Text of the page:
Share this post


Link to post
Share on other sites

wow, so they basically admit they lost... took em long enough though

Share this post


Link to post
Share on other sites

Apple's license for MacOS states explicitly that you're not allowed to run it on hardware that's not supplied by Apple.

Share this post


Link to post
Share on other sites

Most Mac addicts will never switch to windows. Tech crazy Linux guys are buying Macs now that this OS has firm Unix roots. The only problem they have is that there are always a few legacy or nice application that only work on Windows. And lets not forget the games market which is huge.Old solution buy an ugly (mac addicts vision not mine) Wintel PC.New solution. Buy the Windows

Share this post


Link to post
Share on other sites

>Apple's license for MacOS states explicitly that you're not>allowed to run it on hardware that's not supplied by Apple.I doubt MS will do this, but it may be possible to get them on the no reverse engineering provision of the EULA! In order for Apple to have built an interface allowing it's system to boot Windows XP, there had to be some level of reverse engineering for Apple (Or anyone else) to establish all the links to boot WIN XP! They may not win, but it might be enough to get an injunction against them, and tie them up in the courts for years! They can also put a condition in the EULA That Windows can't be be installed on any system supplied or made by Apple! Obviously this would be difficult on pre-existing Window Versions, but I wouldn't be surprised to see something like this on future versions such as Vista!! Just speculating.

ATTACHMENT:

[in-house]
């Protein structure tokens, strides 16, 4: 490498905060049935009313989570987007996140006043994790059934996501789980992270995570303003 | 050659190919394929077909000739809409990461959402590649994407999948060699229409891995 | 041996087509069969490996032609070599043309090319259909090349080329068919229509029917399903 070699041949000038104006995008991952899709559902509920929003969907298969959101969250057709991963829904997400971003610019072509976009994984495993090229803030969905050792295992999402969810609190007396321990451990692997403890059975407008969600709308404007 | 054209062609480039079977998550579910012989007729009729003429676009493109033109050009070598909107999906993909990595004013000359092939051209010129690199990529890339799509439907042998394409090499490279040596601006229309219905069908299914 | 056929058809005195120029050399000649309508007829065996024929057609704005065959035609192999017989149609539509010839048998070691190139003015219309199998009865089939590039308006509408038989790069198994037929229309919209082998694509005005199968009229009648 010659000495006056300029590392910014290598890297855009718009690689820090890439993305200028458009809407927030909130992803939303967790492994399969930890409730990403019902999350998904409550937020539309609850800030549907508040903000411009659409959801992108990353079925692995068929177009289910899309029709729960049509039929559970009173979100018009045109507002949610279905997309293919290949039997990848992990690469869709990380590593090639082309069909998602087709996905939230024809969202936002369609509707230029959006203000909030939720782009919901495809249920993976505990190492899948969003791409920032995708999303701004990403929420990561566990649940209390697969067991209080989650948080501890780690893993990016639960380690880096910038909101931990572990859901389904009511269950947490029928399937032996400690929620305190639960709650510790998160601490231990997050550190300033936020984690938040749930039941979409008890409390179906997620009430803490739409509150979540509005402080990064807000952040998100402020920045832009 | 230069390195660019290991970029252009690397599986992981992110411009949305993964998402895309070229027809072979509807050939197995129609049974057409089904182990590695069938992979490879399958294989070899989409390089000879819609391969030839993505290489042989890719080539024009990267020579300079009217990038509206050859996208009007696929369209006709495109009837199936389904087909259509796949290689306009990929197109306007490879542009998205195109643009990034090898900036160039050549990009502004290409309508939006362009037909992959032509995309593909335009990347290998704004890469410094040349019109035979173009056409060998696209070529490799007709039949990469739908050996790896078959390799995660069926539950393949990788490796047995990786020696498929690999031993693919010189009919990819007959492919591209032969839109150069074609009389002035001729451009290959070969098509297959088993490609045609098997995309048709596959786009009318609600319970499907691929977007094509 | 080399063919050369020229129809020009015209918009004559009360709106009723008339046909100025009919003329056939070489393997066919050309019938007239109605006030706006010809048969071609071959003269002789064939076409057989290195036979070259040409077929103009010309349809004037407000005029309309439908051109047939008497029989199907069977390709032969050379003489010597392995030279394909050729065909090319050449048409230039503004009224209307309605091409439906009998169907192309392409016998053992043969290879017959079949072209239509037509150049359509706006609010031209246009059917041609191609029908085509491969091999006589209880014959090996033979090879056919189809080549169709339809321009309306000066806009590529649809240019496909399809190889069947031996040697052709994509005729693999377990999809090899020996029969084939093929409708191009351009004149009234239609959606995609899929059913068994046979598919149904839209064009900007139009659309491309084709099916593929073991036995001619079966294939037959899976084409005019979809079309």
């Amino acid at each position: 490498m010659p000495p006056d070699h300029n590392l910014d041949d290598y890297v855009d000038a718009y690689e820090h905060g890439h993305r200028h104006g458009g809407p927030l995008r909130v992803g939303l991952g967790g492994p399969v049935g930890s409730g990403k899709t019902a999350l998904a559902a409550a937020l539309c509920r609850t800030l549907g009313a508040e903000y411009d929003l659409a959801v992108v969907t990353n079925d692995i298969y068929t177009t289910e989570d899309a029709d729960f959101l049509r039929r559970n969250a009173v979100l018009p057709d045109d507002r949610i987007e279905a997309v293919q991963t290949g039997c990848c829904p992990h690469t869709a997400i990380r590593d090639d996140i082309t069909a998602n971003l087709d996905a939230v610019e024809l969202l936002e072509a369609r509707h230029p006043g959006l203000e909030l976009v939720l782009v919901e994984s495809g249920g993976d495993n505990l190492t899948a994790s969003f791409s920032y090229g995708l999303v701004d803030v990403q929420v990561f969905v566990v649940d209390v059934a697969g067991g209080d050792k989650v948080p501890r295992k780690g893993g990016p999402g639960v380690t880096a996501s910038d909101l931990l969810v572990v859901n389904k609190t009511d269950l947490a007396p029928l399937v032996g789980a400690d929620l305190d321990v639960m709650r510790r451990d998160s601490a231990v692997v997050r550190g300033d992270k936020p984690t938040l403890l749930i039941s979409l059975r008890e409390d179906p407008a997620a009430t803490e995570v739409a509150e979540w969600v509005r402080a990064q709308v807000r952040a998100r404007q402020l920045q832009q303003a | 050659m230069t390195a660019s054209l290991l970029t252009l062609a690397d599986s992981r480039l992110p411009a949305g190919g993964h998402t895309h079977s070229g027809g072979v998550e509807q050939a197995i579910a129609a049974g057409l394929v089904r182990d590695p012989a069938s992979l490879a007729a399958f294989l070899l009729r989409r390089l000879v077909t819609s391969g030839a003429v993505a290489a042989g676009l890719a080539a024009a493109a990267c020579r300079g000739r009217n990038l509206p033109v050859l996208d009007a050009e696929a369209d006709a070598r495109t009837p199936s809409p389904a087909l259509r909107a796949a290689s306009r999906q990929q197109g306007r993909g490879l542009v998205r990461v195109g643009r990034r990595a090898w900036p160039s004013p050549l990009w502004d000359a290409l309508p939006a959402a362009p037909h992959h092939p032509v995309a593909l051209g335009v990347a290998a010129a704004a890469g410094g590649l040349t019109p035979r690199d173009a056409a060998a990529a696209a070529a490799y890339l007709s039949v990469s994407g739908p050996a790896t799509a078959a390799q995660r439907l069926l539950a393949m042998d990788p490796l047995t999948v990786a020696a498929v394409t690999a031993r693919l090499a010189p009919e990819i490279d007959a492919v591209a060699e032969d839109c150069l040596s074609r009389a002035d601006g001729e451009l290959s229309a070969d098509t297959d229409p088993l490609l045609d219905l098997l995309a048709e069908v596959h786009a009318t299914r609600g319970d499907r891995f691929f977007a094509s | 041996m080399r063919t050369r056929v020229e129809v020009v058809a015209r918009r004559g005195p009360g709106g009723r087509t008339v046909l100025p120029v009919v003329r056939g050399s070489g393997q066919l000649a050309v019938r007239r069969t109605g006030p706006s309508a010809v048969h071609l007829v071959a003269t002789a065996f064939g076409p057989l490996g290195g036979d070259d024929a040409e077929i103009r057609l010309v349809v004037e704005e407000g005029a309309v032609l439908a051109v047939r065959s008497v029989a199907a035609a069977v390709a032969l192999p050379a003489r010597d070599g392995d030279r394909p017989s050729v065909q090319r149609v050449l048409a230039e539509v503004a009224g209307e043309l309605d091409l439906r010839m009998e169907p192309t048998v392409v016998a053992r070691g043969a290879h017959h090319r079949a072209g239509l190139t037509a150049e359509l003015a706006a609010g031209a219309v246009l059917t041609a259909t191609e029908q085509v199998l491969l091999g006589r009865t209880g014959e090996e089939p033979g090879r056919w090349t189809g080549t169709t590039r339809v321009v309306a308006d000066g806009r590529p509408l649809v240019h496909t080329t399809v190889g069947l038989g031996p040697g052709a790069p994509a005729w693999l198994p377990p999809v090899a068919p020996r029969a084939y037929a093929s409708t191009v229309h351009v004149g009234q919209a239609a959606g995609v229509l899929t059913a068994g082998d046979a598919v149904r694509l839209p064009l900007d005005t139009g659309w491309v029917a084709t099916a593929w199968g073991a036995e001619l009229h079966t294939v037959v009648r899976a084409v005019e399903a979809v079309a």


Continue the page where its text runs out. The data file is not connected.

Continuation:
Share this post


Link to post
Share on other sites

not really. From what I understand all they effectively needed was a plugin for their own bootloader to allow other operating systems to load and some drivers.But even if, remember that Microsoft doesn't sell computer hardware like Apple does. They've a vested interest in having their products run on as many architectures as possible, especially if the cost of making it so is minimal for them.Roughly 5-10% of hardware around there are Apples (in the potential business for Windows client versions that is), Microsoft would be rather foolish to prevent all those machines from running their products, especially if the cost of enabling that is born by someone else.

Share this post


Link to post
Share on other sites

Dual booting for those people who now have 2 computers in order to run both Windows and Mac software saves those people quite a bit of investment (and of course space on and under their desks).

Share this post


Link to post
Share on other sites

I dont know much about Vista because I havent seen it yet, but if you think OSX is stable then I have a bridge to sell you :)

Share this post


Link to post
Share on other sites

Create an account or sign in to comment

You need to be a member in order to leave a comment

Create an account

Sign up for a new account in our community. It's easy!

Register a new account

Sign in

Already have an account? Sign in here.

Sign In Now
Sign in to follow this